I don't know what to say to my suite-mates when they get back from dinner, much less sign to them. Part of me just wants to ignore it until I go home on Saturday, but I'm the most genuine person on the planet whether I want to be or not. Attempting to hide how I feel would be pointless. I just don't know what to say or do. I have a deep connection to ASL, but all of my emotions and memories of Jesse are in English.
Jesse wasn't my friend, but he was a consistent presence in my life until I was 16. If I was ever in a bad mood, I would seek him out and watch him until he unknowingly said something hysterical. The only times this failed was if he was crying. Jesse had this odd thing. I don't know what caused it, but it was one of the strangest phenomena I've ever seen. At least a few times a day, Jesse would burst out into tears. He wouldn't actually feel sad. He just randomly would start sobbing. Each episode lasted only a few minutes, and afterwards he would return to his happy demeanor. We were all so used to it that we would just tell him "You're fine" a thousand times and forget about it.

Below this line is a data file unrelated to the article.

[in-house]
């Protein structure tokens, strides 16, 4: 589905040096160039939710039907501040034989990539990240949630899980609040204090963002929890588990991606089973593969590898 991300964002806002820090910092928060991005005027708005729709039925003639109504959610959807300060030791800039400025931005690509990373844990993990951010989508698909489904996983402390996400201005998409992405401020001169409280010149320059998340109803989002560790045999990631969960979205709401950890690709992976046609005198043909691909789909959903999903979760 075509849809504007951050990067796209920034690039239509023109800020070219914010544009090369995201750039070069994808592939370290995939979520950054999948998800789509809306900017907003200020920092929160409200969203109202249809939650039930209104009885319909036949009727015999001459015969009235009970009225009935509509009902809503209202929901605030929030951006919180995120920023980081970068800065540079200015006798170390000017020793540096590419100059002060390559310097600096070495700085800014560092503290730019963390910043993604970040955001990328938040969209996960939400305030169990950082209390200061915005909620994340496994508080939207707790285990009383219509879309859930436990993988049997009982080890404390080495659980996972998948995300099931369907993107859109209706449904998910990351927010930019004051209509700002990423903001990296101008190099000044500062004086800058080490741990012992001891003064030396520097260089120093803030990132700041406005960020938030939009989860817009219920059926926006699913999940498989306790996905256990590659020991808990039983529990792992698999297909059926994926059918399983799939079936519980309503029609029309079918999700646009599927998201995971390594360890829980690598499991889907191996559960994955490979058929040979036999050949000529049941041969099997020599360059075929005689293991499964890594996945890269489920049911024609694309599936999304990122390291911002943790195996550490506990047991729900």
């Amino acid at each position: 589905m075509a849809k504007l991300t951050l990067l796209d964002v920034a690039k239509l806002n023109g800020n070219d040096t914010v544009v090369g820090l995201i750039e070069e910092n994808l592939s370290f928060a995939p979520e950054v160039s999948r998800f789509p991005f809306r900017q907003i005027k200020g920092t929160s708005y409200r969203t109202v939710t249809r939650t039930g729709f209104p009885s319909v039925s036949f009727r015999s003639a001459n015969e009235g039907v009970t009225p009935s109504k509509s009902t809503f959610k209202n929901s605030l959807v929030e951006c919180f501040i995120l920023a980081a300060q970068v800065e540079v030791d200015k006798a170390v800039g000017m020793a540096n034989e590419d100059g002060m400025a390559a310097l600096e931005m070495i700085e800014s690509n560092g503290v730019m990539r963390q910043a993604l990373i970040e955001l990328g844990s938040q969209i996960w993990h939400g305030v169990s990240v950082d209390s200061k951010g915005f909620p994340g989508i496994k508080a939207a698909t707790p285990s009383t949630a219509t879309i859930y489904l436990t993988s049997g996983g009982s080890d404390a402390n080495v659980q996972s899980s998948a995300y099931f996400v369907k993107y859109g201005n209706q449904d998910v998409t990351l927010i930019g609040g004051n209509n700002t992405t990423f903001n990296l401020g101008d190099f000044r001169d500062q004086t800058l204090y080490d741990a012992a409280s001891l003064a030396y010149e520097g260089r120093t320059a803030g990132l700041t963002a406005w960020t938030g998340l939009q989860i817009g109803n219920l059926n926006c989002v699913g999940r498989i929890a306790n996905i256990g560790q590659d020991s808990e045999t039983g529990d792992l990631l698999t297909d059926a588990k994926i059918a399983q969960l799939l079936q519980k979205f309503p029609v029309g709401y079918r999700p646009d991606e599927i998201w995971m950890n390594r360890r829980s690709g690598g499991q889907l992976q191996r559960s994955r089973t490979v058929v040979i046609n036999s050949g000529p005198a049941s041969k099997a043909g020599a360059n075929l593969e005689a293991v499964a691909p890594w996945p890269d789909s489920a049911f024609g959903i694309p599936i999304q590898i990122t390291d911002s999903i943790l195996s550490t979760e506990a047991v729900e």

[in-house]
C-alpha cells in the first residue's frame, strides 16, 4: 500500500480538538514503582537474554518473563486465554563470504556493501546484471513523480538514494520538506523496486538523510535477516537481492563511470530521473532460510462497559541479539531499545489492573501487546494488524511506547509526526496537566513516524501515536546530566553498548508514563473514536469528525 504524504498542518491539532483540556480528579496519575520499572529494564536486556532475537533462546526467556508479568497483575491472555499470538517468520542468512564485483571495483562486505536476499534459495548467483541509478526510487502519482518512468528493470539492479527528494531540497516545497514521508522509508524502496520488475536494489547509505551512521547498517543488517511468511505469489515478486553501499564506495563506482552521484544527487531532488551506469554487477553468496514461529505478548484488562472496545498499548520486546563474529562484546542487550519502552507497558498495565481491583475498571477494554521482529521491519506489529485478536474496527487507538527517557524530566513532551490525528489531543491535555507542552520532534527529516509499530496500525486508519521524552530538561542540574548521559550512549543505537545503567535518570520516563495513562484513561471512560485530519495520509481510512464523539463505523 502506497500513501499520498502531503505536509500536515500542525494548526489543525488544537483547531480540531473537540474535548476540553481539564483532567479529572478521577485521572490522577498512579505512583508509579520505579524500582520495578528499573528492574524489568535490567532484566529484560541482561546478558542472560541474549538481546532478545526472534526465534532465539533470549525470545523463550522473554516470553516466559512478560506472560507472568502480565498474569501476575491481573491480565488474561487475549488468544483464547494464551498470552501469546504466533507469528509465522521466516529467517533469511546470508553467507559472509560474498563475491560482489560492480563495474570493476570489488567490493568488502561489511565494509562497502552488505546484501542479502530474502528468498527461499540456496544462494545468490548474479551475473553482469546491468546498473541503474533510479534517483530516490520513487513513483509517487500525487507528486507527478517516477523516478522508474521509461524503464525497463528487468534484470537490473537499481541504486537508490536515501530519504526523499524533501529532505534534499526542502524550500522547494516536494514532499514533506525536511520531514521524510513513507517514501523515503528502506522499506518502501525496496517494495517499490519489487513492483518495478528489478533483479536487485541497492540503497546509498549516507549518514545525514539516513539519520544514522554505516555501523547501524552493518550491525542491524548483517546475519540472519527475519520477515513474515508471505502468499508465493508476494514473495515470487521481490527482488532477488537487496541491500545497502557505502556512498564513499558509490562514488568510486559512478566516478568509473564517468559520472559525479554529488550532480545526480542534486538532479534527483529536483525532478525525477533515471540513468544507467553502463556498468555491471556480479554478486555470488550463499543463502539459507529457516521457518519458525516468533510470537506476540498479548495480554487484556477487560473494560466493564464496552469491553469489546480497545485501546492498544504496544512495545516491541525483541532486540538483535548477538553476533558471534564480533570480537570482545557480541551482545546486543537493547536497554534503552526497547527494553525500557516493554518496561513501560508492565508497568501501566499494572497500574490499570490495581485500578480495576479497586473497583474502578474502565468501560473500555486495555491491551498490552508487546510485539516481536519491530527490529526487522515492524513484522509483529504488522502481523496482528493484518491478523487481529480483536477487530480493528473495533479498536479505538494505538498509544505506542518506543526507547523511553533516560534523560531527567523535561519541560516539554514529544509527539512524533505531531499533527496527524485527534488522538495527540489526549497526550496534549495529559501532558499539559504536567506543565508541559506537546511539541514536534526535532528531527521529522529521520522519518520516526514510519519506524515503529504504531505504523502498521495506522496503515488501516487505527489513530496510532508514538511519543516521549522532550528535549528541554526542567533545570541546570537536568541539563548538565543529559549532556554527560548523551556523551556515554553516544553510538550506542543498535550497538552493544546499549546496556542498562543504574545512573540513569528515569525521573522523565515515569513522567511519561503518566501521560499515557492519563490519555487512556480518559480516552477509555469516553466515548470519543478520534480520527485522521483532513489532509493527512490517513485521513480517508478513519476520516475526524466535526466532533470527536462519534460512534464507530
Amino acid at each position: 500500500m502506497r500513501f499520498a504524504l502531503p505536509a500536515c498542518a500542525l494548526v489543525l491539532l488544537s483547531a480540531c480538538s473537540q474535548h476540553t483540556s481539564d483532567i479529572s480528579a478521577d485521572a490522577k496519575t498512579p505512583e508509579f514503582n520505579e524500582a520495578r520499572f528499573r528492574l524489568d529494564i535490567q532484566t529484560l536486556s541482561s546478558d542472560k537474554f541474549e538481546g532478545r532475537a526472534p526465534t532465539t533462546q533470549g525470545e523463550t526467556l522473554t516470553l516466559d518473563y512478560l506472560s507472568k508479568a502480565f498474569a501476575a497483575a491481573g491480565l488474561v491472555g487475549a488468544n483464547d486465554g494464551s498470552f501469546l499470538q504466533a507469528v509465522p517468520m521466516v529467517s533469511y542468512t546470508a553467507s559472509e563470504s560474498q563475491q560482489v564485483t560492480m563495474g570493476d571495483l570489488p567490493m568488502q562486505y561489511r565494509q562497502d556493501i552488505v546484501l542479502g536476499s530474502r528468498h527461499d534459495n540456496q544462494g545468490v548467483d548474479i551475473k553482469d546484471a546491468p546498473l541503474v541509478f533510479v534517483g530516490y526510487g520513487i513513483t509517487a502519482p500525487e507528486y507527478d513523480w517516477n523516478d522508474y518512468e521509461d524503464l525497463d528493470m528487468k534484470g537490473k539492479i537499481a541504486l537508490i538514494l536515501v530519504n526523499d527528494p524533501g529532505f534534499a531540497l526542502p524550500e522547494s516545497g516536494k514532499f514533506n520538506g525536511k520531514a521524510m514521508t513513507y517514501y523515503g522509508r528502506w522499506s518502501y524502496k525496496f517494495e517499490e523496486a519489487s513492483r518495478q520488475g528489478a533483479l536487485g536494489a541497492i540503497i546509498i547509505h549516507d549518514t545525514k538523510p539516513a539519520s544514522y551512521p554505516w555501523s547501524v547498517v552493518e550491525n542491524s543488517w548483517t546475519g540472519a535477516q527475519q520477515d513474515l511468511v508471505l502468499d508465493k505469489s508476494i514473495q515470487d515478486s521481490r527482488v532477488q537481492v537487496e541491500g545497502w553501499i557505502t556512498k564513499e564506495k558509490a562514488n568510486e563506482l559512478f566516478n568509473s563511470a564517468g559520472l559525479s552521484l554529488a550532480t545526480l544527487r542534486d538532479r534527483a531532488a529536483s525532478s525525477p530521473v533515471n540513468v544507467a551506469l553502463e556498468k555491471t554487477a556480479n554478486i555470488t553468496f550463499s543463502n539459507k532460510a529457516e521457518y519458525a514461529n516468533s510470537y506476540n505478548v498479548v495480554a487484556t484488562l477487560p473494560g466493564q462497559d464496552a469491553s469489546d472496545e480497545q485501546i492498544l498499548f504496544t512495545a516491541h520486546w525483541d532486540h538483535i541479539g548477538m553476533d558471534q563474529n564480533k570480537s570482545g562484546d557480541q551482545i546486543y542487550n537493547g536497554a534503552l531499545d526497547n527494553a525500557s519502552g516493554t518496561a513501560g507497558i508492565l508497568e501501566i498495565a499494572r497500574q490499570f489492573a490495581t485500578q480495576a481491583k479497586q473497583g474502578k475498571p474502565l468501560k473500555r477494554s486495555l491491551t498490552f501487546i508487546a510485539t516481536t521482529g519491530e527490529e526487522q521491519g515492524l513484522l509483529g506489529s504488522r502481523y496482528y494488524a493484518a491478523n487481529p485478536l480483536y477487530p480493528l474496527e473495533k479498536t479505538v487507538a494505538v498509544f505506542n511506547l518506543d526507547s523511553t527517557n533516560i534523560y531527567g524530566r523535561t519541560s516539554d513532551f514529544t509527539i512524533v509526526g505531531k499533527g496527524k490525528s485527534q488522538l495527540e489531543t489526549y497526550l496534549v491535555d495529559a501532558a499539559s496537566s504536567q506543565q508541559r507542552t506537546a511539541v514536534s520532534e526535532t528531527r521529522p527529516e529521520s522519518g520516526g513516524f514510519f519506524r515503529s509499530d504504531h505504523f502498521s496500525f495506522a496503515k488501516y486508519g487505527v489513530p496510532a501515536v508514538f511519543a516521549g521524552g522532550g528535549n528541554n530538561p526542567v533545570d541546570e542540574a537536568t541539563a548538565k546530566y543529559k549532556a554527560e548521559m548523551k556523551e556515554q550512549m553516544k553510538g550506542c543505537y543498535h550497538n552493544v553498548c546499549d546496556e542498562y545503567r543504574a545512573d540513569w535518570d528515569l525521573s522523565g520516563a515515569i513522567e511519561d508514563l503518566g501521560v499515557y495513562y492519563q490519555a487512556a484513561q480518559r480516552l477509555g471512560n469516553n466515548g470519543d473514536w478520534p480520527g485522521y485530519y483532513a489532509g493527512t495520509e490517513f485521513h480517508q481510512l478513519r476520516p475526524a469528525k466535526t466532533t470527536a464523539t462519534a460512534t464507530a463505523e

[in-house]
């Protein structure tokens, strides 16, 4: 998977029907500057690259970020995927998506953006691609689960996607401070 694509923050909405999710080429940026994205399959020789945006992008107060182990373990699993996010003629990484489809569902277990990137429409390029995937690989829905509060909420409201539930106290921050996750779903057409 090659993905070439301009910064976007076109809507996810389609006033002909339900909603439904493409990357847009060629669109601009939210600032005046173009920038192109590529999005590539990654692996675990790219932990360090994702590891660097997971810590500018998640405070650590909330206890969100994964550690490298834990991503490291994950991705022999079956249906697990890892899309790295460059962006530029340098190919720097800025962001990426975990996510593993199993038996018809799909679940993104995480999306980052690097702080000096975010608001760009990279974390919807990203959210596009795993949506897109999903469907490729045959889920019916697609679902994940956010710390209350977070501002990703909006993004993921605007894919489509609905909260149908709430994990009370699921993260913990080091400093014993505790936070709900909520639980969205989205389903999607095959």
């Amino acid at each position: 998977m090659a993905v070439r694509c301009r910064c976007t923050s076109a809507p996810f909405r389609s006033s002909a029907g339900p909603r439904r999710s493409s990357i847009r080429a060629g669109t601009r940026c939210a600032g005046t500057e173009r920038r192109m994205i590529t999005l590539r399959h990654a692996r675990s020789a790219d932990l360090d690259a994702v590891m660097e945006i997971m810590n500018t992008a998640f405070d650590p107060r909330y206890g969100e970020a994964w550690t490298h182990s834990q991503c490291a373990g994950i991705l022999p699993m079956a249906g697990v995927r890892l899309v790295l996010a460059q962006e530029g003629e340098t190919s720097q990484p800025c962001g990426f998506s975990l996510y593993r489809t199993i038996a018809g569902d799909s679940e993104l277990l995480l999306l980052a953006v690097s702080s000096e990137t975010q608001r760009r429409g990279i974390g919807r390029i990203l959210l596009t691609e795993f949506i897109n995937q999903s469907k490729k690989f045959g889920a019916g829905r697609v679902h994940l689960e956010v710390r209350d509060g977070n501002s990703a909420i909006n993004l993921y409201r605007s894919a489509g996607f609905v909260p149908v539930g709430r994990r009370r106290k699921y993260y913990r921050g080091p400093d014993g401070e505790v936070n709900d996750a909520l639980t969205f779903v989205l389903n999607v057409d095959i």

I know today isn't the start of a long grieving process. I'll probably feel crappy for less than a week and then move on. But at the moment, the next few days feel like a very long time. I'm not home. I'm not at Oberlin. I'm alone in a place where everyone else is having a great time communicating in a language that I'm still learning.
So how do I answer the question "How are you?" (or "How you?" as it's said in ASL) tomorrow morning? I know that I feel like I just watched a single light bulb on an otherwise beautiful Christmas tree burn out, but I don't know how to sign light bulb.
Part 2: Stress. (Wednesday, July 29, 2015)